2019 will bring a transformation in the delivery of mental healthcare

A new approach is required to remove the barriers preventing patients from accessing mental health services, including a shortage of clinicians and stigma concerns

Today, approximately 1 in 5 adults, or about 44 million people, suffer from mental illness in the United States, and this number is expected to increase in the years ahead. At the same time, there is a growing shortage of mental health providers and resources to treat these individuals, and the gap between demand and supply is continuing to grow.

A report published by the National Council for Behavioral Health estimates that the shortage will be between 6,100 and 15,600 for psychiatrists alone by 2025. This creates an enormous strain across the entire health care system, most notably for emergency departments, primary care physicians, and underserved rural areas.

Primary care physicians often serve as a gateway for patients with mental health needs, but the appropriate resources to deliver treatment are not always available within a primary care setting. According to Health Affairs, two out three primary care physicians reported difficulty referring patients for mental health care—more than twice the number reported for any other specialty.

More than 6.5 million rural Americans have some type of mental illness. However, a study published in the American Journal of Preventive Medicine revealed that 65 percent of rural counties don’t have a psychiatrist, 47 percent don’t have a psychologist, and 81 percent don’t have a psychiatric nurse practitioner. Without access, it is not even possible to evaluate mental health services as part of a preventative care plan.

Additionally, mental health is still a very uncomfortable topic for many populations, and stigma and misunderstanding have led to insufficient attention being paid to the issue. For example, employers are losing out on $225.5 billion a year due to reduced productivity related to anxiety, stress, depression, and substance use disorder. Corporations will continue to look at mental health coverage as a way to reduce costs and increase efficiencies.

A New Approach: Evidence-Based Digital Mental Health Platforms

The National Council for Behavioral Health Medical Director Institute has concluded that the traditional model of psychiatric care delivery is unsustainable. In 2019, we will witness a new wave of digital care solutions that are filling a massive void in the market by transforming care delivery. Designed to bridge the current gaps commonly experienced while seeking care, digital mental health platforms effectively remove the barriers that prevent patients from accessing services, including a lack of clinicians, limited transportation, privacy and stigma concerns—expanding access to care while providing effective, accessible and affordable mental health resources.

Specialized in-home programs optimize resources, reduce the cost of services and improve patient outcomes. Digital mental health platforms can also automate the triage process of care delivery for given populations and enable health systems to focus on the patients who require face-to-face treatment. Additionally, they can be used to improve early identification of at-risk patients and quickly provide an appropriate plan for treatment and support.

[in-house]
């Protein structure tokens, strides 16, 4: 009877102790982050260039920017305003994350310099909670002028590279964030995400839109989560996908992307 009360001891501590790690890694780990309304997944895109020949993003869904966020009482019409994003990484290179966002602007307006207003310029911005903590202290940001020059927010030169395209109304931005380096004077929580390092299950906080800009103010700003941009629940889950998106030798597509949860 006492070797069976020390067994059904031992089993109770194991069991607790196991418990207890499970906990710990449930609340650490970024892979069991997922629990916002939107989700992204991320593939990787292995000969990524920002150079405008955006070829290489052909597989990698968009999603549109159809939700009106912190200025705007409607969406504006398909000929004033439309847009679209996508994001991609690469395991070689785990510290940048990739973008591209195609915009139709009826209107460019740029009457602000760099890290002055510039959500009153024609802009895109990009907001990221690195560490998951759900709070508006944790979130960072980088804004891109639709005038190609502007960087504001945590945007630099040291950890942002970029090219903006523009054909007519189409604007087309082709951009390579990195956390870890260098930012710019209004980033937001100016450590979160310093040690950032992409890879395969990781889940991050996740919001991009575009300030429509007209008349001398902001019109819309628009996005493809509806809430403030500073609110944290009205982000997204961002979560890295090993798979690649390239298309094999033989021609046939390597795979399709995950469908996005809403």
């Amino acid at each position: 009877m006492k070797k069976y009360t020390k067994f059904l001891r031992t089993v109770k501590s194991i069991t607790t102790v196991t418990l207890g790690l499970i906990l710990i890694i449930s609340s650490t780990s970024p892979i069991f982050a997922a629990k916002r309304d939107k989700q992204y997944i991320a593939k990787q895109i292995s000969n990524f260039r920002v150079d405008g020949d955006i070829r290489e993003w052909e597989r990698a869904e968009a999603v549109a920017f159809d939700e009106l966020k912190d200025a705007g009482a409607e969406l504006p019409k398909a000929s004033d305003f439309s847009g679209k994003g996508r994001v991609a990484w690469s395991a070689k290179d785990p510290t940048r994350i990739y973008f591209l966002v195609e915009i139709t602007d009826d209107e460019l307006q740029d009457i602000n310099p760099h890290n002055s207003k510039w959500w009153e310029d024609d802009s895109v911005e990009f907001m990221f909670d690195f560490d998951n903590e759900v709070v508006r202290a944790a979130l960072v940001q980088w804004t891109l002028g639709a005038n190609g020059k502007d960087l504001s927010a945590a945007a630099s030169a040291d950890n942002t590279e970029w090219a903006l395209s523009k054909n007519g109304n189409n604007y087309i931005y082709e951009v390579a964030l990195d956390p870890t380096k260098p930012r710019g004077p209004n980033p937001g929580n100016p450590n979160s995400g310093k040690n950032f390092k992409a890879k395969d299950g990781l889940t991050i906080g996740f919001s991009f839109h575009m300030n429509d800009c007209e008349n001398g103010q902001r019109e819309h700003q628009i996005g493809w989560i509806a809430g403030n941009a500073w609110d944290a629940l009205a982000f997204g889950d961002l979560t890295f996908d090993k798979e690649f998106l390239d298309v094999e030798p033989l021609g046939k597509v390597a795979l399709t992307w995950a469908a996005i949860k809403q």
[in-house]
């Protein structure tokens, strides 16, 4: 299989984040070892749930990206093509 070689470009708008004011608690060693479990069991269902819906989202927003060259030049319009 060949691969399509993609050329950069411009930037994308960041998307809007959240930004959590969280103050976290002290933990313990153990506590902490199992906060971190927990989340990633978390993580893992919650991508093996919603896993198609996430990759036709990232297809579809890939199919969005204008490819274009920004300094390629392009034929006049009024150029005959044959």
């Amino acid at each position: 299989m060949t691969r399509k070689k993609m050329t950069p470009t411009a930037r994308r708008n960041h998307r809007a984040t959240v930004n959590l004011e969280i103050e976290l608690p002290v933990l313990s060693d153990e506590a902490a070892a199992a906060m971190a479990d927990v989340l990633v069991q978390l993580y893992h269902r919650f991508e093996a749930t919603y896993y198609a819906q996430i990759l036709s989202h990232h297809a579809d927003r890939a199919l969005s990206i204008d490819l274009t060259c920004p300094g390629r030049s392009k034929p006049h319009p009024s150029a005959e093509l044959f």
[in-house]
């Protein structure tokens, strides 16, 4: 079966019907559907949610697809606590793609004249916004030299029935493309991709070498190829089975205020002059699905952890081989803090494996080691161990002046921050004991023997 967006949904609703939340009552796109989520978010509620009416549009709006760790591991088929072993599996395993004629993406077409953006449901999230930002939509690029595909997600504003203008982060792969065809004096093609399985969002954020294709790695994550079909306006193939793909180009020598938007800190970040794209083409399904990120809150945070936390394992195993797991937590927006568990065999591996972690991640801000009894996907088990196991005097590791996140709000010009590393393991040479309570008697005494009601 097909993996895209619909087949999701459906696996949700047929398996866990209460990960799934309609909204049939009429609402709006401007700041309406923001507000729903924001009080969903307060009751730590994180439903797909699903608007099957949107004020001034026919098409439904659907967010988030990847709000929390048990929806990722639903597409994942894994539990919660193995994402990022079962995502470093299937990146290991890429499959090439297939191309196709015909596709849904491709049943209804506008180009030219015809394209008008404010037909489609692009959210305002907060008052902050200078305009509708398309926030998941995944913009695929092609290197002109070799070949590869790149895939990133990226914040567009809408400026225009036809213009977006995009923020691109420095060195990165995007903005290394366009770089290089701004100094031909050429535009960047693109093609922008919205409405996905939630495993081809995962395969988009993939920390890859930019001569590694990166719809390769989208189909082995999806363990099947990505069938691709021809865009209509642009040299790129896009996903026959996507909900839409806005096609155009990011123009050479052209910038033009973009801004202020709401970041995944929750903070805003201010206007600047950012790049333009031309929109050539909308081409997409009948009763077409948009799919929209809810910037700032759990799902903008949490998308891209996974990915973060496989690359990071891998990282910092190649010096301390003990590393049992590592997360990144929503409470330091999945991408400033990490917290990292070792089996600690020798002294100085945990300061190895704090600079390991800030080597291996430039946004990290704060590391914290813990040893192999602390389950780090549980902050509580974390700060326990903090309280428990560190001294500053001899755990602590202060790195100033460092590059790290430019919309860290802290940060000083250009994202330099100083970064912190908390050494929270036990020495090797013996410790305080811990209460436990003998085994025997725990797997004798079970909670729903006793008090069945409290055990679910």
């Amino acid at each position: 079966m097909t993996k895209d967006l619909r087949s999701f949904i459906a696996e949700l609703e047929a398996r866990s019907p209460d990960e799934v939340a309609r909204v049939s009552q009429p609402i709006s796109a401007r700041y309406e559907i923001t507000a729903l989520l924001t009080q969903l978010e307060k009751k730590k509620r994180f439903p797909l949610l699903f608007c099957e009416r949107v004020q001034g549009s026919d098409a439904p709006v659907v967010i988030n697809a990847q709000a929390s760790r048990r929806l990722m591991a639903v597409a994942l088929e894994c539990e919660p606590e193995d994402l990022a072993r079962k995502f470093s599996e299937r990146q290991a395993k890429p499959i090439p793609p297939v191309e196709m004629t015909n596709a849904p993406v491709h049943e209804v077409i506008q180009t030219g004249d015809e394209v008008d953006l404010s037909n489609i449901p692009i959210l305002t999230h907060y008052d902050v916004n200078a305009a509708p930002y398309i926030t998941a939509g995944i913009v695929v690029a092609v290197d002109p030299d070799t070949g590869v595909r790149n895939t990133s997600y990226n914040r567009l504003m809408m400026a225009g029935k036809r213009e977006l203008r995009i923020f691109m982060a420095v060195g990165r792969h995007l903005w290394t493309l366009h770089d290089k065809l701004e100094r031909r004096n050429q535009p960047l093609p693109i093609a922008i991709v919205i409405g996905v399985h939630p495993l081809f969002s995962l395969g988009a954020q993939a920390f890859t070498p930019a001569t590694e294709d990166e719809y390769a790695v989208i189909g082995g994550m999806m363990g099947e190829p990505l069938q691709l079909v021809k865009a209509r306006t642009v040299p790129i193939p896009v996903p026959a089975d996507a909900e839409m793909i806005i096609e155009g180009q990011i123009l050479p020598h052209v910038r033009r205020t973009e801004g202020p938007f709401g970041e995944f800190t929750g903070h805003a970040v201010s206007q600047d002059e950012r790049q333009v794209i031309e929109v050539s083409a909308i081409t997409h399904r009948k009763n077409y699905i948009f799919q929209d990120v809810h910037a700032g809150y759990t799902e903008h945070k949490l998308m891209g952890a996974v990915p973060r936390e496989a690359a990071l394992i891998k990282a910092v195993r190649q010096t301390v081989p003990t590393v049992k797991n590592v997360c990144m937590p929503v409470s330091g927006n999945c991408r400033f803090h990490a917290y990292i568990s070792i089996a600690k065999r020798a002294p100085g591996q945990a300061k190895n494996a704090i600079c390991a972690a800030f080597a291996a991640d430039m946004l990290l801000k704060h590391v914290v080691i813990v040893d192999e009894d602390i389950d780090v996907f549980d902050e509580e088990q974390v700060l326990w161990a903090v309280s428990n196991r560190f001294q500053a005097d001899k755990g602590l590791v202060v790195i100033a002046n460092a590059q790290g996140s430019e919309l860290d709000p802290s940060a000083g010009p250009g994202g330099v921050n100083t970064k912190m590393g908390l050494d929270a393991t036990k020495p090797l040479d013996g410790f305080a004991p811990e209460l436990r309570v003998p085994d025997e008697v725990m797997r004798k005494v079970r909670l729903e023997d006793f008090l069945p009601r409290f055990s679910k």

As a result, this digital care model is expected to fundamentally change the way healthcare is delivered across the care continuum and play a critical role in helping payers and providers distribute convenient, outcome-based, patient-focused care across the mental healthcare spectrum, including hard-to-reach and high-cost behavioral health populations. Patients will receive the right care, at the right time, in the right setting, contributing to an improved patient experience, lower costs and better outcomes.

Providers will require evidence-based solutions that are built on scientific knowledge, clinical expertise and experience. As offerings expand and evolve, the value of evidence-based digital mental health solutions will be increasingly valued by providers and payers, and online digital therapy will fill the care gap to provide the comprehensive mental health services that are so desperately needed in the United States.

Looking forward, we will see artificial intelligence and advanced machine learning play an even larger role in helping to create more customized solutions that continually improve each patient’s experience by making it more tailored and effective with each use. Some digital mental health platforms are already using these technologies for the measurement and collection of real-time data such as patient engagement, utilization, outcomes and user experience, which can be turned into actionable insights and help inform better decision-making.

Leaders in this field have reported an 80% treatment completion rate, a 60% plus recovery rate, and a 45% reduction in therapeutic costs. This will be a critical market segment to watch in 2019 and beyond.

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